Tuesday, March 16, 2010

Making gjetost

My first attempt to make gjetost was an icky failure. I wound up with a bit of salty, sweet, grainy goo in the bottom of a pan after 11 hours of simmering whey on the stove. It looked like sand that had sunk to the bottom of a watered down caramel sauce. I had used the recipe in Ricky Carroll's book, which was inadequate.

Then blogpal Maggie, who had originally inspired me to try this cheese, suggested I check out a couple of other sources. I found David Fankhauser's recipe to be straightforward, and I decided to try again. Combing what I'd read in all three recipes, and using a bit of my own cooking knowledge, I decided to use a stick blender at the end. This is what it looked like after using the stick blender.
My husband was actually the person to do it, and it worked beautifully. I should have taken a picture before using the stick blender, but if you look at Fankhauser's pictures, that's what it looked like -- grainy. I don't think he's made gjetost much, because I don't think it would be possible to whisk out the graininess. This is what it looked like when it was ready to pour into the buttered bread pan and cool.
It was so sweet, it tasted like candy, and we all had to remind ourselves not to eat too much! We had quite a bit of it plain, and we sliced some for breakfast and put it on whole wheat biscuits, which was also heavenly.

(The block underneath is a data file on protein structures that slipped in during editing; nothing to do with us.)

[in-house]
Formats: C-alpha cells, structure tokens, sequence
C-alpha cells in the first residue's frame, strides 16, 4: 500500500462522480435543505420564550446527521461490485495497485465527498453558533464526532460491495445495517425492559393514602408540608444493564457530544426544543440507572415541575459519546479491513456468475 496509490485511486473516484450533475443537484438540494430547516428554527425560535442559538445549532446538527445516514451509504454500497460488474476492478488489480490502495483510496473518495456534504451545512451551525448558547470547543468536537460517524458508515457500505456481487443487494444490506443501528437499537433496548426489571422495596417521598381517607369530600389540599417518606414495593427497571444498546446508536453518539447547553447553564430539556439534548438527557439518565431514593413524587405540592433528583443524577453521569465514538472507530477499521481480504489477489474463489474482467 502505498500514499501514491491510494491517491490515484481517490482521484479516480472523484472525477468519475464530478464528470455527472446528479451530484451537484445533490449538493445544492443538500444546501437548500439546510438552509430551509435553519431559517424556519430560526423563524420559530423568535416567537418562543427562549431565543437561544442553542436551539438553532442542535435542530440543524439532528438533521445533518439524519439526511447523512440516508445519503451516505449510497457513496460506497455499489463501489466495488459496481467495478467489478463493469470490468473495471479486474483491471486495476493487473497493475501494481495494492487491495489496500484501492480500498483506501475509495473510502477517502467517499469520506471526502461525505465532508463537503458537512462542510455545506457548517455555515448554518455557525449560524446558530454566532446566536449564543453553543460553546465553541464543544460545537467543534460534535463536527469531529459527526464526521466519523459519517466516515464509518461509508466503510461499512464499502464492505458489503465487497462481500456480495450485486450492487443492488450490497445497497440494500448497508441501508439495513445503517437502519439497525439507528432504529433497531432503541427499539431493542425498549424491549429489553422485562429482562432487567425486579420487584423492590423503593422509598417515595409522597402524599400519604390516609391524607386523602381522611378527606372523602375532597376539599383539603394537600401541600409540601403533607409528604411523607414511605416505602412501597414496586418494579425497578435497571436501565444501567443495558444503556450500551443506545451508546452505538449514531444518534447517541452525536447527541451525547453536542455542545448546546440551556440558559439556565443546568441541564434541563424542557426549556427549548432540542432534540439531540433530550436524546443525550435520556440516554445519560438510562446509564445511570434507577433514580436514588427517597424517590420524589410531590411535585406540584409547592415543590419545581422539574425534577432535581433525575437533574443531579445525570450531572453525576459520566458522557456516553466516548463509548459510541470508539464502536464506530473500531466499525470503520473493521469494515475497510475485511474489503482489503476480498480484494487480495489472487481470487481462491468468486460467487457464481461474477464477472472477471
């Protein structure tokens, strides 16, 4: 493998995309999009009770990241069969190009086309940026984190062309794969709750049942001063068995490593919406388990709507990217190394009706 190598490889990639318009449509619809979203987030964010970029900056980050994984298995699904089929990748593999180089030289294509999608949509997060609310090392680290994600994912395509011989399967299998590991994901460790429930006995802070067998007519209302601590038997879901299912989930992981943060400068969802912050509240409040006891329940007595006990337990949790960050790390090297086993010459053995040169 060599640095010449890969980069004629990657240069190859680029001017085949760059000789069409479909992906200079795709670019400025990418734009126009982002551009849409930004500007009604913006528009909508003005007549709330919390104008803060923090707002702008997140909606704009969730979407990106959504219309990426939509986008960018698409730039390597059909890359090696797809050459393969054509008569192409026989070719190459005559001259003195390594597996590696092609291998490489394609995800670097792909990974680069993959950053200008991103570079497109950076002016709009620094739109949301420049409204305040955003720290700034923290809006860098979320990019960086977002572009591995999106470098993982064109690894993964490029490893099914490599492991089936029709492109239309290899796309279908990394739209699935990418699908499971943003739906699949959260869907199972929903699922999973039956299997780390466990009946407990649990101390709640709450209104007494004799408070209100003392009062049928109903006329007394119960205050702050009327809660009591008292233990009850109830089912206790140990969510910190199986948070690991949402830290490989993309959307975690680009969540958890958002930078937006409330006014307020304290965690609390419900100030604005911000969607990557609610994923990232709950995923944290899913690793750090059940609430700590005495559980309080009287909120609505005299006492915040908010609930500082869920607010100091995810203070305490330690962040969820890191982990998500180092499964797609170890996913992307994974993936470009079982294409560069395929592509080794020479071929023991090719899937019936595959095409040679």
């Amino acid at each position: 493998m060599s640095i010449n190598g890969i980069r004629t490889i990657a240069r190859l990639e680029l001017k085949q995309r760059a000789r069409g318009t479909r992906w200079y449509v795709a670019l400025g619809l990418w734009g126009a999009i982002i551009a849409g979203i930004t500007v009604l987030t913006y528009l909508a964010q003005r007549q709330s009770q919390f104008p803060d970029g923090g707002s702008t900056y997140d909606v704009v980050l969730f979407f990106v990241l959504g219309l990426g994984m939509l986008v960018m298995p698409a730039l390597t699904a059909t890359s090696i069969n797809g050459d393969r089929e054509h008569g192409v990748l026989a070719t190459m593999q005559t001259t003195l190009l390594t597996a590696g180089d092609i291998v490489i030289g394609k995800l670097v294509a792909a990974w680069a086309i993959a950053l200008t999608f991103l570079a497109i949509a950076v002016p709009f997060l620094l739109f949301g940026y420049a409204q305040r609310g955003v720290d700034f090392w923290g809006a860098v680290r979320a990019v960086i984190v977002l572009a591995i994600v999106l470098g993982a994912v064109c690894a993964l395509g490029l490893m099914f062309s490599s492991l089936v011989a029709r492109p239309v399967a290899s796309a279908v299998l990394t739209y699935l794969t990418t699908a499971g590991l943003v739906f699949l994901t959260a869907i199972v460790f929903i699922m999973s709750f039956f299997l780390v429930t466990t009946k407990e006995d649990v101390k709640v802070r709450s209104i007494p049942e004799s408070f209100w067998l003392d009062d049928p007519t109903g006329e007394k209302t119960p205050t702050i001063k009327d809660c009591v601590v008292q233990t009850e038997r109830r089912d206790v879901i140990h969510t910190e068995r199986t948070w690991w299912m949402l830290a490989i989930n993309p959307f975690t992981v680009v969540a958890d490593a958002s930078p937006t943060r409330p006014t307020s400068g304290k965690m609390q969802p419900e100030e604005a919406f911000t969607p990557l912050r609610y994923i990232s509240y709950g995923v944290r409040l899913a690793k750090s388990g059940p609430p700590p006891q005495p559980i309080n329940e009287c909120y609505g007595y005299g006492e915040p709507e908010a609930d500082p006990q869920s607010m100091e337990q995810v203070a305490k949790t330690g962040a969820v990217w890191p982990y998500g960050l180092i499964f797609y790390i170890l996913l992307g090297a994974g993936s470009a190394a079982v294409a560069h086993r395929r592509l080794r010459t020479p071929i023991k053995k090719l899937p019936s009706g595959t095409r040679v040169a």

4 comments:

Amy Manning said...

OMG I love this cheese! Costs a fortune. Cannot wait until my goats are bred and lactating so I can give it a try.

By the way, the cheese tastes awesome with apples.

Deborah @ Antiquity Oaks said...

With apples?! Oh, I bet it does! Will have to try that next time! Thanks for sharing!

Caprifool said...

There's two wheys (haha) to avoid the sandyness. Either stir until cool. Or lift it off the heat and cool it without stirring on a vibration free surface. A person walking on the floor next to it is enough to start the crystalisation of the lactose. I place mine on a stone slab in my food cellar.

There's two kinds. The smoothe spreadable messmör. And the darker hard mesost that we slice with a cheese cutter. The second is just boiled longer and poured into a mould.

If you are boiling from two days of whey. Or later on the same day of cheesemaking. Kill the lactic acid produceing bacteria directly after draining by just bringing it to the boil. The bacteria otherwise continues to eat the lactose, creating to much acid.

Some skim the off white stuff in the beginning and add it back when the boil has thickened some. Some centrifuge some cream and add to the end of the boil to add richness. And that seams to help "some" against sandyness too.

But don't dispair. Sandyness is a common topic here amongst those of us who boil our own. Most others, just buy it in the shops :-)

Good luck!

/BB

Deborah @ Antiquity Oaks said...

Thanks for those tips, Caprifool! I was hoping I could chat with a cheesemaking Scandinavian about that cheese.

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